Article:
Creditors fault Macy proposal

March 24, 1994|By New York Times News Service

NEW YORK -- R. H. Macy & Co. took the wraps off its proposed plan of reorganization yesterday, a complex compromise that seeks to appease all creditors but is contingent in some part on what happens to the retailer in the future.

But just hours after the company disclosed its proposal, Fidelity Investments, the huge mutual fund company that is one of Macy's most powerful senior creditors, made it clear that it would fight Macy's plan.

"The plan of reorganization presented by R. H. Macy & Co. was not the one which Fidelity had negotiated and agreed to with" the reorganization team from Macy, Fidelity said in a statement. "Fidelity will continue to work with the mediator and participate in the mediation process."

Daniel Harmetz, who manages Fidelity's $500 million investment in Macy, was scheduled to meet yesterday with Cyrus Vance, the court-appointed mediator in the Macy case. He was expected to ask Mr. Vance to allow Fidelity to submit its own proposal. Mr. Harmetz declined to comment.

Fidelity had been working with Macy management and the GE Capital Corp., which holds two seats on Macy's board, to put together a plan that valued the company at $3.5 billion.

That plan was scuttled by Laurence Tisch, an influential outside XTC board member who believed the company was more valuable. The plan announced yesterday ultimately values the company at $4.1 billion.

A lower valuation would benefit senior creditors like GE Capital and Fidelity, because they would end up with most of Macy's equity. In many recent bankruptcy cases, stock has ended up being far more valuable than creditors' original claims.

A higher valuation leaves enough left over for unsecured creditors like bondholders -- including Loews Corp., of which Mr. Tisch is chairman -- who might otherwise get nothing.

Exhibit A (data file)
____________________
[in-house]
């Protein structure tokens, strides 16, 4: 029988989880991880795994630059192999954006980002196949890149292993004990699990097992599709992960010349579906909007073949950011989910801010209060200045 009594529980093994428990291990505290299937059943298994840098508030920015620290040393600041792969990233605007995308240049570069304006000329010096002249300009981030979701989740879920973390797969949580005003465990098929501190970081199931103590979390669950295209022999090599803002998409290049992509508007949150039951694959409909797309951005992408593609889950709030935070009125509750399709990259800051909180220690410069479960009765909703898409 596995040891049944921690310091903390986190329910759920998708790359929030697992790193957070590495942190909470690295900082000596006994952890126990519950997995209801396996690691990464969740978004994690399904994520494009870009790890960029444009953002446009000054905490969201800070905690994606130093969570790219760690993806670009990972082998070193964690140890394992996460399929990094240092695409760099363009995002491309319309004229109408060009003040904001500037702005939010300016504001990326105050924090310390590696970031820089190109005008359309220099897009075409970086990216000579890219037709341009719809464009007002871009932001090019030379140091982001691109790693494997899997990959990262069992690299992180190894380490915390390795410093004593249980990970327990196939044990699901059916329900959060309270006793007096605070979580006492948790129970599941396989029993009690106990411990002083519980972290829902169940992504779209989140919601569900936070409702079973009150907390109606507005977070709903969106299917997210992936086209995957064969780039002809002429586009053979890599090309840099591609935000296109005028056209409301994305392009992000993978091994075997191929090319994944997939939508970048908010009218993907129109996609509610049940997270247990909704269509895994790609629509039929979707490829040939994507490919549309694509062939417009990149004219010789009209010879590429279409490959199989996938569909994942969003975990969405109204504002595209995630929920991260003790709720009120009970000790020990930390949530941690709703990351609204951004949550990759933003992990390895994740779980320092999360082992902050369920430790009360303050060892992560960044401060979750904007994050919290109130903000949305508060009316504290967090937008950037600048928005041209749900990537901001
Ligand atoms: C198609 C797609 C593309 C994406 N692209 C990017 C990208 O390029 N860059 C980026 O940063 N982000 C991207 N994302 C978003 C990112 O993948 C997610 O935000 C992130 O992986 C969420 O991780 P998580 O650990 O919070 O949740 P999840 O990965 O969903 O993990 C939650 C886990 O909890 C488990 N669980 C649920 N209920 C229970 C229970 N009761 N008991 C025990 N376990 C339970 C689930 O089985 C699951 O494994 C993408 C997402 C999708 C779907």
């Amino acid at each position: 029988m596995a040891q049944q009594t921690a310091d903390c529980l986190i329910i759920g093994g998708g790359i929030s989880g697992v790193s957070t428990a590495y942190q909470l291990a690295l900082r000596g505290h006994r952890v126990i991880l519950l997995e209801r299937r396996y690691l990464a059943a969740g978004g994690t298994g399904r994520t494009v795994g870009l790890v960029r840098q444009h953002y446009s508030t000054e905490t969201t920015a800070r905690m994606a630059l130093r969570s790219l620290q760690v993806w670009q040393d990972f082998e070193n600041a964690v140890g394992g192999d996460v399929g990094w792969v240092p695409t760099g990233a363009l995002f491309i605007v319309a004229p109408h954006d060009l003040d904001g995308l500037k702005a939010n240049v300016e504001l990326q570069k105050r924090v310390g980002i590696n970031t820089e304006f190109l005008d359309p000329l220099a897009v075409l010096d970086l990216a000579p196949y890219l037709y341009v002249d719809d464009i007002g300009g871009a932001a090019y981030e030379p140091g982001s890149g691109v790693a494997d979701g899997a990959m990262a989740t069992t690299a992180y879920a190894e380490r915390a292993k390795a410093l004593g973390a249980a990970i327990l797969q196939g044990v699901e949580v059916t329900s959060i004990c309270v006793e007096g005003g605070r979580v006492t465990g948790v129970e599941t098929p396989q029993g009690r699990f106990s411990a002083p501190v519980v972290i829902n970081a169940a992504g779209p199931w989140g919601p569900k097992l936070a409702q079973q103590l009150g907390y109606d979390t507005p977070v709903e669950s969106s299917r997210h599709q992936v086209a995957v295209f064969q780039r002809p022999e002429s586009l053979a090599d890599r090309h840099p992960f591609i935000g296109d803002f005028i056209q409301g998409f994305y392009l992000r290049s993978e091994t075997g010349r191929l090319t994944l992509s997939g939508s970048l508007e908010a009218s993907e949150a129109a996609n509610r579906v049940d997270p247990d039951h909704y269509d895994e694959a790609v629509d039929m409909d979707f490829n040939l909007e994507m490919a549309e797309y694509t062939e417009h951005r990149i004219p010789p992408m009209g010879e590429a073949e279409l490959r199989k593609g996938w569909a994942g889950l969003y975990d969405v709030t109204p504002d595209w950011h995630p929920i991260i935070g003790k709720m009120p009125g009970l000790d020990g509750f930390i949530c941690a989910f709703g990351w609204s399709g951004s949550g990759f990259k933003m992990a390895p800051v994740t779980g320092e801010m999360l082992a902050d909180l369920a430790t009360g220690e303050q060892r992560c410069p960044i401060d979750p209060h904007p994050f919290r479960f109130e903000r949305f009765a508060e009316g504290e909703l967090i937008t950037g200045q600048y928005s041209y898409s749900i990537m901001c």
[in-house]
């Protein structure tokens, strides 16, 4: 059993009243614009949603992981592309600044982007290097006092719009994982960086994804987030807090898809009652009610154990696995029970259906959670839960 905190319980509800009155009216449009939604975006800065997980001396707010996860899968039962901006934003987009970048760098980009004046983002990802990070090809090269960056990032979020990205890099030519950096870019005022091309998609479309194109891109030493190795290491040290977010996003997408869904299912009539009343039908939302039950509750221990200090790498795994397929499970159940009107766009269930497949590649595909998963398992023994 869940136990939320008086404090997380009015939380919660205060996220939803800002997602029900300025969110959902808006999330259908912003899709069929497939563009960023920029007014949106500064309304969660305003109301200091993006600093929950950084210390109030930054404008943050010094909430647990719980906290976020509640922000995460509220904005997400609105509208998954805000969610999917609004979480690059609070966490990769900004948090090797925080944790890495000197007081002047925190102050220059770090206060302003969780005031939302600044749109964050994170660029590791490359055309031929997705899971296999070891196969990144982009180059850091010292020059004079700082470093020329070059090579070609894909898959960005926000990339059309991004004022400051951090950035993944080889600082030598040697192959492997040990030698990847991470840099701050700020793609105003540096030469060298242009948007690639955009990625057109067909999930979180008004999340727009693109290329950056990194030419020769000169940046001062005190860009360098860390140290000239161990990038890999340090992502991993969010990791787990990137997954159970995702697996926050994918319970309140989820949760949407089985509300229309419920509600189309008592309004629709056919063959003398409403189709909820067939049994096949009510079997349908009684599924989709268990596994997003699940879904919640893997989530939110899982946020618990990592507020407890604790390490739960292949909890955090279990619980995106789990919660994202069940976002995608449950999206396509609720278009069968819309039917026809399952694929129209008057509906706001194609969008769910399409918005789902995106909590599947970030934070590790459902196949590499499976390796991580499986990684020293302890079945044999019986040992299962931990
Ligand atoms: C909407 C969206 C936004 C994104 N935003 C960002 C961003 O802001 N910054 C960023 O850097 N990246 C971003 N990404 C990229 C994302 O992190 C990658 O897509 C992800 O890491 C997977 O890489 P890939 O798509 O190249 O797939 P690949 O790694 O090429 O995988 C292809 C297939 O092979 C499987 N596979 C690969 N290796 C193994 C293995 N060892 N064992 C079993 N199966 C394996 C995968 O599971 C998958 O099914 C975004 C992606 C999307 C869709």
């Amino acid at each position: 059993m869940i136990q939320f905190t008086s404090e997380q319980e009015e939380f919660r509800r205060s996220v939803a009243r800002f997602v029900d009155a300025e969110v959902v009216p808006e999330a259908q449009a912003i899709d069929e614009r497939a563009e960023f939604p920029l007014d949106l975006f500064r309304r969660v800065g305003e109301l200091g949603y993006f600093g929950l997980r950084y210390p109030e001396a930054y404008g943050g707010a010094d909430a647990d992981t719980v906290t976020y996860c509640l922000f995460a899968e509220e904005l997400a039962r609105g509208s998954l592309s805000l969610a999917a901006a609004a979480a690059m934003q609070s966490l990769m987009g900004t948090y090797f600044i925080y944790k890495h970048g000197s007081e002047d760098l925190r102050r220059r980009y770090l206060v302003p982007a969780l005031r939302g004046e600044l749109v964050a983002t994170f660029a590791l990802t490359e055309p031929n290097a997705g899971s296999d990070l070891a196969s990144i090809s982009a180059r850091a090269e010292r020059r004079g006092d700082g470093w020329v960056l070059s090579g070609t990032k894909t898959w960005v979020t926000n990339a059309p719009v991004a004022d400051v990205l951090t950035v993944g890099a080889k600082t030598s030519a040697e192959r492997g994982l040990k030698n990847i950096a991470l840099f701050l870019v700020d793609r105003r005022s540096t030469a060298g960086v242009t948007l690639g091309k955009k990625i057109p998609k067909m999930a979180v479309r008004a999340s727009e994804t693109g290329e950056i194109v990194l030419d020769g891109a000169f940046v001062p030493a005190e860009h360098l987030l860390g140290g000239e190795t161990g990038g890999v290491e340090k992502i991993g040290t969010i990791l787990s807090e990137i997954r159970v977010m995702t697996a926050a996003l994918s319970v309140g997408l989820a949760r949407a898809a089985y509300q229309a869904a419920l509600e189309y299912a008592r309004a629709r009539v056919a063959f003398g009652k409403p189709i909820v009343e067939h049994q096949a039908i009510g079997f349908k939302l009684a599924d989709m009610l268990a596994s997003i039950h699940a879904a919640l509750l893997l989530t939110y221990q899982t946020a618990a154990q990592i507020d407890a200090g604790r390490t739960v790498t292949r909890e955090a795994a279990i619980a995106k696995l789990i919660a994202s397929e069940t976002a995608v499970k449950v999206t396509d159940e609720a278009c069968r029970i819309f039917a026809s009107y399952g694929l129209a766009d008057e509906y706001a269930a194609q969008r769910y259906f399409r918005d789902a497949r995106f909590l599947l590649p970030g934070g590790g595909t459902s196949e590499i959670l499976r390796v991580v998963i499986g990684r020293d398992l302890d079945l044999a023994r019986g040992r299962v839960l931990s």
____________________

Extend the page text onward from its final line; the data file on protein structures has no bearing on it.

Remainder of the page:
Fidelity was not the only cranky creditor yesterday. But many creditors declined to comment after Mr. Vance issued a stern reminder that all those present were under court order not to discuss the proposal.

Although the plan proposed by Macy goes a long way toward completely repaying secured creditors, it essentially puts a cap on the returns they will realize. And it promises junior creditors a generous return only if the market places a high value on Macy's equity over a two-year period.

Creditors were also holding their fire in anticipation of a counterproposal from Federated Department Stores Inc., a rival department store company that has sought to use its influence as a senior creditor to push Macy into a merger.

Serious debate has already started over the real value of the $500 million in contingent value that the company is proposing, which are essentially options.

Creditors said yesterday that it seemed to have been hastily cobbled together at the last minute to wring an agreement out of Macy's board, which had been split on the issue of valuing the company.

"In order to effect a consensual plan, you want to give something to the people further down the ladder, and options are a way to do that," said Jeremy Bloomer, director of research at Credit Research.

But the value of the options is difficult to ascertain; in the past, the market has overvalued contingent options, Mr. Bloomer noted.

Under the plan valuing the company at $4.1 billion, $500 million would accrue to creditors only if Macy's stock reaches a trading value of $2.2 billion or more before July 1997.

The other $3.6 billion would be allocated to creditors when Macy emerges from bankruptcy, which the company expects to happen next January. About $2 billion of that value would consist of new debt, $100 million of cash and $1.5 billion of equity.

In general, junior creditors reacted to the company's proposal more positively than did senior creditors. "I think it's a reasonable place to start," said Charles Leeds, a partner at Omega Advisers, a hedge fund that holds about 20 percent of Macy's most senior class of bonds.

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